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Help please! DH and DS and loggerheads, I'm caught in the middle

(19 Posts)
GurlwiththeFrothyCurl Sun 07-Oct-12 18:13:35

I think this board is the best place for this as it is about relationships in our family. I have posted about us before: I have a long-term chronic illness and now struggle physically and mentally to manage to work full-time. DH is disabled and no longer works outside the home. DS1 is a young adult, not working and has ASD. DS2 is very able and at Uni.

In his second year, DS2 did not do very well in his exams, due to various emotional and relationship issues. Now his girlfriend is a long way away and DS wants to visit her just before his Finals. He misses her a lot and would have to wait until after the exams to see her again otherwise.

We are very worried that this will badly effect his exams. He has form for not reaching his potential due to laziness. He has no experience of foreign travel, but wants to go half-way around the world at such an important time.

DH has gone ballistic and has rung DS in a rage about this. Now, obviously, we can't stop DS from going - he is an adult. But DH is talking about cutting off his funding if he goes. I feel pretty much the same as DH, but would not cut DS off and I try to keep lines of communication going between us all.

Any ideas for how to resolve this without any more huge rows on the phone?

Whitecherry Sun 07-Oct-12 18:16:58

Off er to fund the trip fir him.... After the exams?

Could the gf come here instead?

MushroomSoup Sun 07-Oct-12 18:17:56

Personally I think you need to let your son make his own adult decisions and his own adult mistakes. I wouldn't cut his funding off but I'd make it clear that if he chooses to spend it on a plane ticket and not his studies, then there will be absolutely no bail out later on.

GurlwiththeFrothyCurl Sun 07-Oct-12 18:19:48

She will be back here anyway just after the exams, which is why we think he is being foolish. I agree that he needs to make his own decisions, but DH doesn't!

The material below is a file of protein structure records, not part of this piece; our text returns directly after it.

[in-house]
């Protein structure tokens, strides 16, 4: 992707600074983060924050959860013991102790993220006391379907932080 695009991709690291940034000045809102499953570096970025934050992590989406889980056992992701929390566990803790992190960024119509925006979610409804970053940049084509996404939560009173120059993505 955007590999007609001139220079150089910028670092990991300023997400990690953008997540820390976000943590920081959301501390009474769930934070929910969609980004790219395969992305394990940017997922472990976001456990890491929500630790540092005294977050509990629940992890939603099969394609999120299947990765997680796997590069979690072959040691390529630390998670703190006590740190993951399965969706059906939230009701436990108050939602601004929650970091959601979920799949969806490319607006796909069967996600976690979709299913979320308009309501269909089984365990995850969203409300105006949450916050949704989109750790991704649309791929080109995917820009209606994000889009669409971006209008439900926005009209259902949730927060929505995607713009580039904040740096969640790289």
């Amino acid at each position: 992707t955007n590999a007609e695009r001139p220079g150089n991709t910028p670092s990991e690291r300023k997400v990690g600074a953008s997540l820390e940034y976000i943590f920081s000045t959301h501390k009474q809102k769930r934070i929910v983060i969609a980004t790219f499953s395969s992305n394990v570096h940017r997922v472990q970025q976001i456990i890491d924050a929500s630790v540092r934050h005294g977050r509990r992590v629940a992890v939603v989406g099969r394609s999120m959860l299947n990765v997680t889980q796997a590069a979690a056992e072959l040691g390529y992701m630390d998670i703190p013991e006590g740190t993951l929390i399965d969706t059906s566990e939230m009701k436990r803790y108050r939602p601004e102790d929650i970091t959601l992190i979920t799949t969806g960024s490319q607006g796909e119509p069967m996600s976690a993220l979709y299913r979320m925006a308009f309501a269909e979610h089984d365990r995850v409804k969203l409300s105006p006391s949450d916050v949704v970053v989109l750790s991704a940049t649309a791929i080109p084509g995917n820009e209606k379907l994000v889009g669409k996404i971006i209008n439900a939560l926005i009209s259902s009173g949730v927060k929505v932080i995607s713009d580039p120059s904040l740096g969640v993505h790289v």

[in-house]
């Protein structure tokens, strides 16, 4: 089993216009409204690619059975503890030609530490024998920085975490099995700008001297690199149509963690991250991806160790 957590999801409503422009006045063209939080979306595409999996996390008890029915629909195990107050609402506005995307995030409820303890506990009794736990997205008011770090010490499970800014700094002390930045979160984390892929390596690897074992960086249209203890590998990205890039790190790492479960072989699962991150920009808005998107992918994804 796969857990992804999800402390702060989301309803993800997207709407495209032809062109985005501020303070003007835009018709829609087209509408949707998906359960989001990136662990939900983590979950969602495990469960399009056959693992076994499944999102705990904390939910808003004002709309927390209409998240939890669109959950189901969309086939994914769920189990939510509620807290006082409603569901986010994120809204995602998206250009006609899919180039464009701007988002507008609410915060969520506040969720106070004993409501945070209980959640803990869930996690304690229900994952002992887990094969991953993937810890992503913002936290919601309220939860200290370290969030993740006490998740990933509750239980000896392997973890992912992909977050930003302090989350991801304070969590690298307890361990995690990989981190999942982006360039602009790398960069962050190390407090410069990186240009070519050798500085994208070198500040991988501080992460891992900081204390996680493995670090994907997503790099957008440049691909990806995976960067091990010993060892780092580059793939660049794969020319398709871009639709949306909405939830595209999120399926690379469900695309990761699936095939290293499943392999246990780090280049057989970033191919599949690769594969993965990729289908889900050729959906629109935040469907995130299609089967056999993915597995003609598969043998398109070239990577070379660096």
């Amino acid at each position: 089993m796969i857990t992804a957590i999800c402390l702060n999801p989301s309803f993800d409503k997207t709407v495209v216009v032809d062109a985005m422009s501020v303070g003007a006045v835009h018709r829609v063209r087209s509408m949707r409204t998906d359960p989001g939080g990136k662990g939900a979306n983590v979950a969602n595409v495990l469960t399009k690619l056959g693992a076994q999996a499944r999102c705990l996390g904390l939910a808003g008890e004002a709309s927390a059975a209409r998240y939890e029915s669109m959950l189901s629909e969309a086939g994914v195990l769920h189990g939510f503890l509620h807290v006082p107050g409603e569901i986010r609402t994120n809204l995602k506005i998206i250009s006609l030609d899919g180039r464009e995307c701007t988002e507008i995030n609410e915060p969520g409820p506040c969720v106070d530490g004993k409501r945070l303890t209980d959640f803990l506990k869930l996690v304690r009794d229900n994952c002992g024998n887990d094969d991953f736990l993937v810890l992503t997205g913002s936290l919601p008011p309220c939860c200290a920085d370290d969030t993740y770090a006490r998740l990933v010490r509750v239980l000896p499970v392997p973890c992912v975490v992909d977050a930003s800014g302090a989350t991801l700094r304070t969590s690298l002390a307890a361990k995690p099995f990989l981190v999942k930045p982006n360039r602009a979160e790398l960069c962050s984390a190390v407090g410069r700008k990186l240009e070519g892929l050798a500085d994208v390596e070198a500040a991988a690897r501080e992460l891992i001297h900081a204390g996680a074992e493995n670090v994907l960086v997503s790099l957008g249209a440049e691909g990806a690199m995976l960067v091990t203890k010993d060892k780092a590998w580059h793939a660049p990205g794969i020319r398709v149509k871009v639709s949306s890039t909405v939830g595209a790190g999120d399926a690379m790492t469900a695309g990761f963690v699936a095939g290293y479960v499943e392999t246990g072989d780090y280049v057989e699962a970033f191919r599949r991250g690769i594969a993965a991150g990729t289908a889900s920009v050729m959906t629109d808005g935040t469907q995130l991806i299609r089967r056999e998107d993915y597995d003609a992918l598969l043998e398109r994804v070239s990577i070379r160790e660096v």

GurlwiththeFrothyCurl Sun 07-Oct-12 18:31:49

They had a huge row on the phone and then DS started on at me online. Feeling so upset and miserable now. As if I didn't have enough things to deal with at the moment. Don't want to fall out with DS when he is so far away.

OrangeImperialGoldBlether Sun 07-Oct-12 18:43:04

Is he doing a regular September - June academic year? When does he plan to travel there? When are his next exams?

GurlwiththeFrothyCurl Sun 07-Oct-12 18:47:07

His Finals are in May/June and he is planning to travel at Easter. Yes, his academic year is regular.

DontmindifIdo Sun 07-Oct-12 18:52:19

hmm, are you assuming he can't study at his GFs? Sorry, he's an adult. I was in a long distance relationship with the now DH from 2nd year at uni, he was in another country. I did visit him the Easter before my finals for a week, however I studied when he was at work. I actually think it was easier to study at his house where it was quiet in the day, and with everyone in his houseshare (4 blokes) getting up for work, waking me up so i was ready to start studying at 9.

I would say it's actually not your business anymore. If he doesn't realise by his final year of uni that he needs to work hard to get a good degree, then he'll never get this. He's an adult now.

OrangeImperialGoldBlether Sun 07-Oct-12 18:53:19

Personally I think he should be studying at Easter. My daughter finished her degree a year ago and we agreed she'd give up her part time job then and I'd help fund her so that she could do well.

Could you say you'll pay for him to go as soon as his degree ceremony's over?

PfftTheMagicDraco Sun 07-Oct-12 19:16:03

Don't withdraw his money. Calmly talk to him and make it clear that you pay for him to live. And if he chooses to spend his money on travel, then that is up to him, but there will be no bail out, or extra money for expenses/books/food. He needs to manage his money. If he fails exams, then he fails them - he will have to sort that out himself.